In the history of cars, there are some awful ones out there. One that nearly always ranks at the top (or bottom rather) of the list is the Pontiac Aztek. Some even list it among the most hated cars. There is no doubt it was an experiment gone wrong. Others aren’t awful but definitely missed the mark, like the Fiat Multipla.
The Fiat Multipla
The Fiat Multipla seems to truly take pride in being something that couldn’t be defined. The strange placement of the Fiat badge just under the windshield, to what looks like an extra portion of the car that couldn’t squeeze in its original plans, it is hard to figure out. Some have likened it to a shoe that is is just too small on the foot.
Interior gone askew
The mark wasn’t only missed on the outside. The interior had issues like strangely placed gauges, some models having two sunroofs and three seats in the front row. There were even oddly off-centered interior handles that seem as if they should have been moved down about 4 inches.
From a practical side, some of the Multipla features were truly a step forward. Like the higher seating giving more window visibility, the fold-out mirrors, and even a small bumper that would prevent door dings when opening. Unfortunately, famed Italian automobile designer, Roberto Giolito didn’t think to wrap all of that practicality in a visually pleasing package.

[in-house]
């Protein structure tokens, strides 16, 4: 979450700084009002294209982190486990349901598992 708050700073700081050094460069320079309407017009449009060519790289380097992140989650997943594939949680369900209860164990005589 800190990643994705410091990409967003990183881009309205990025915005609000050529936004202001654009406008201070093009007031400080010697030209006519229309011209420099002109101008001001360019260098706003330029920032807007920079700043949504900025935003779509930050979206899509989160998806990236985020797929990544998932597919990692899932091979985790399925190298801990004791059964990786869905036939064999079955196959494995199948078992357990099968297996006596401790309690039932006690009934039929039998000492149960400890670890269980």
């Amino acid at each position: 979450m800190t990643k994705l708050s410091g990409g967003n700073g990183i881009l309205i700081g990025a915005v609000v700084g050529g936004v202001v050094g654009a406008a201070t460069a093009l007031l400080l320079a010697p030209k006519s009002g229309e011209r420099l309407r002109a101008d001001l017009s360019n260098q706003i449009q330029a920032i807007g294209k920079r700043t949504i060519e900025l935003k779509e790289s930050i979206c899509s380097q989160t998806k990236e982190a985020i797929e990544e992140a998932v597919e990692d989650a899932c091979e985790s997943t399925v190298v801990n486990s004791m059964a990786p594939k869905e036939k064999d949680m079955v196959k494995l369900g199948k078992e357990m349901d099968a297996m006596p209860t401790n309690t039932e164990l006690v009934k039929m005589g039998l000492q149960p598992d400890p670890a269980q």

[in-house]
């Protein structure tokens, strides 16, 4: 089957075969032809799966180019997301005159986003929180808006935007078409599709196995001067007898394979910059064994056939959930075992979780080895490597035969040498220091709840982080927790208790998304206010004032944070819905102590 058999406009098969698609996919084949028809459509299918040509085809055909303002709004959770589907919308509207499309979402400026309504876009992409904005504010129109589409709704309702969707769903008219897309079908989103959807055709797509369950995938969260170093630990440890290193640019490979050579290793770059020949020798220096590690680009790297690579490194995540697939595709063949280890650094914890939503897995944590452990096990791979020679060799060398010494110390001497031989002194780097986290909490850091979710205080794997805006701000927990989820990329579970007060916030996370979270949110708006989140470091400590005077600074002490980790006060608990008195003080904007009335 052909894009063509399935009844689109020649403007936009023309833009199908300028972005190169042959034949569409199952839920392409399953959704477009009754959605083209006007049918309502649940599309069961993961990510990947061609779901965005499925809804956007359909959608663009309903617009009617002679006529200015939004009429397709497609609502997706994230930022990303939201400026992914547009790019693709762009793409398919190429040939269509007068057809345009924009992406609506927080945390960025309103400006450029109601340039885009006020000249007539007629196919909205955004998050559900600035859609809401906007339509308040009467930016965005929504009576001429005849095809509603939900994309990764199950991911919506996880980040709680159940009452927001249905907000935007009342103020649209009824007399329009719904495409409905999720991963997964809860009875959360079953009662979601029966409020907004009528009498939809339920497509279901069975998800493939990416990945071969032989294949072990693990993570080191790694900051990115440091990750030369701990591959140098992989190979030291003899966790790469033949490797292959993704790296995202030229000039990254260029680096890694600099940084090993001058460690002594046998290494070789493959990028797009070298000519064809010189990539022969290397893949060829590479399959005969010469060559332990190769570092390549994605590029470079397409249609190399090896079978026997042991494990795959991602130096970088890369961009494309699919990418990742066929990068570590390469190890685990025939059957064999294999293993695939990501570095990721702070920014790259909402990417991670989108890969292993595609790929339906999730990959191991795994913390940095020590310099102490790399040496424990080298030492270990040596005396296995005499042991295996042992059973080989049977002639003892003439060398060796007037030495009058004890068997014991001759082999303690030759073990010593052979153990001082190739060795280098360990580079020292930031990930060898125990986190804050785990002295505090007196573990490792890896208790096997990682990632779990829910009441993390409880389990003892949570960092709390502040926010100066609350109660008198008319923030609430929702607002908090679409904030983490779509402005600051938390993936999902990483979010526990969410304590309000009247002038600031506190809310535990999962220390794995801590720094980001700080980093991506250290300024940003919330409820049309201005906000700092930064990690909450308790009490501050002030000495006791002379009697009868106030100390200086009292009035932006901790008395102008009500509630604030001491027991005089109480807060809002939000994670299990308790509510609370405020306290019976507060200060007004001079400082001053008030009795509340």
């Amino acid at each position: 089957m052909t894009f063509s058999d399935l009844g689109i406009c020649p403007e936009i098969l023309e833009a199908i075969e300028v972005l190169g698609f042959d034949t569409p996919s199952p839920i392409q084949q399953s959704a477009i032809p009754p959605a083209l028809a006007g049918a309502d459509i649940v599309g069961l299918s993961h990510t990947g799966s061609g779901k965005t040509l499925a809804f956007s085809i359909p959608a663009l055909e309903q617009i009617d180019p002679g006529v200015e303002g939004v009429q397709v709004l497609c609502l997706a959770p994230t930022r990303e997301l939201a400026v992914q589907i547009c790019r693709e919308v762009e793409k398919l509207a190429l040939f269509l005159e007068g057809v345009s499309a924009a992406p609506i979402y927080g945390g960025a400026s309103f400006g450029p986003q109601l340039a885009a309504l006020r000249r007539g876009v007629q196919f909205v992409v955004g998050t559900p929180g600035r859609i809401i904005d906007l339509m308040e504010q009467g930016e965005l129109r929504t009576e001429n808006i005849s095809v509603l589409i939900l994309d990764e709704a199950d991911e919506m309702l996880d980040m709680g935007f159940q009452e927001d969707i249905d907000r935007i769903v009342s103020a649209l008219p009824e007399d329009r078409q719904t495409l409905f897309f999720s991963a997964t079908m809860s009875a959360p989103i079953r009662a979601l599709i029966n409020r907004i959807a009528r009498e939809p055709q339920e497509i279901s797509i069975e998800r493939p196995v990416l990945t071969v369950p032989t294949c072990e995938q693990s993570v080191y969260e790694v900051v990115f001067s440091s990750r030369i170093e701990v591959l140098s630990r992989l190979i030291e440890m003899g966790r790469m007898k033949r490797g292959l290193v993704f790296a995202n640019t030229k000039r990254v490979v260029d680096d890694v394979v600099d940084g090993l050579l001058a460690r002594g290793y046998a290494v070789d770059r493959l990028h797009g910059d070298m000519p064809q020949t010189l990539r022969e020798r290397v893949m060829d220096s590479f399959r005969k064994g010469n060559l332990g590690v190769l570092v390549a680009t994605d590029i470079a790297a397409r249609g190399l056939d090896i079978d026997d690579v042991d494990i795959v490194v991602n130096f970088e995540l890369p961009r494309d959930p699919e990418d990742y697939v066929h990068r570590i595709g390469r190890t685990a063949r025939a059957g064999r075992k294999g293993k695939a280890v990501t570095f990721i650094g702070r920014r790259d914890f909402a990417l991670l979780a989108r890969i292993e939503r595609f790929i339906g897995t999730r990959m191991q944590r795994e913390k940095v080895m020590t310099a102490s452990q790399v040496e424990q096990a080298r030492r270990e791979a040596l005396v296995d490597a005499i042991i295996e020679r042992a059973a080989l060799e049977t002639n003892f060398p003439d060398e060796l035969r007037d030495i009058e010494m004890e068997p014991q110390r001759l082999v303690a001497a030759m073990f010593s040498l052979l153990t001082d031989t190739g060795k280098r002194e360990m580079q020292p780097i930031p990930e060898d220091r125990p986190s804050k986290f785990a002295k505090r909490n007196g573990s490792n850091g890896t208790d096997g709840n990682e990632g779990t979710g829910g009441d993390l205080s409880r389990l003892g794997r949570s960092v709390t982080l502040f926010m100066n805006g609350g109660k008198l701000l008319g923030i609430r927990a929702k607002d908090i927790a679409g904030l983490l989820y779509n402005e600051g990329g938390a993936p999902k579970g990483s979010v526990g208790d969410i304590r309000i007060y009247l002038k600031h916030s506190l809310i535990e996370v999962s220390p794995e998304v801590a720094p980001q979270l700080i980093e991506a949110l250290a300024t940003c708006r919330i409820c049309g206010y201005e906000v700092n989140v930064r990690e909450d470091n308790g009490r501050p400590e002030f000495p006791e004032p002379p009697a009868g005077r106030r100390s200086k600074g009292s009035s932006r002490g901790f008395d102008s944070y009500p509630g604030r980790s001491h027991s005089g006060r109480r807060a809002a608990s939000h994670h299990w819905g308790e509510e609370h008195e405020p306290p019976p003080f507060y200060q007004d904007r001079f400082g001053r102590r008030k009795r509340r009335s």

Marketing had a tough job to do with the Fiat Multipla
Fiat seemed to appreciate the fact that the vehicle was going to need some explaining, which is what the original commercial featuring German Formula One legend Michael Schumacher had to do. When a vehicle is such an enigma to market, one has to ask; Is it a car? No. Is it an MPV? Not quite. How does it fit six people? Where does the luggage go? To a room full of well-dressed individuals. All who appear more confused than interested in owning one of these.
The writing seemed to be on the wall as the newer commercial implies everyone can fit in the vehicle, and it feels like home. It also has strange imagery of things rolling off the table and looking to be out of reach. To be fair, this is the most appropriate metaphor for the Fiat Multipla. It was a car that was just out of touch with the wants of the world.
Due to a lack of enthusiasm from the market, sales continued to decline year after year until its ultimate demise in 2011. Even with a small jump in sales following a 2005 refreshed design, there was not enough interest to keep the Fiat Multipla around.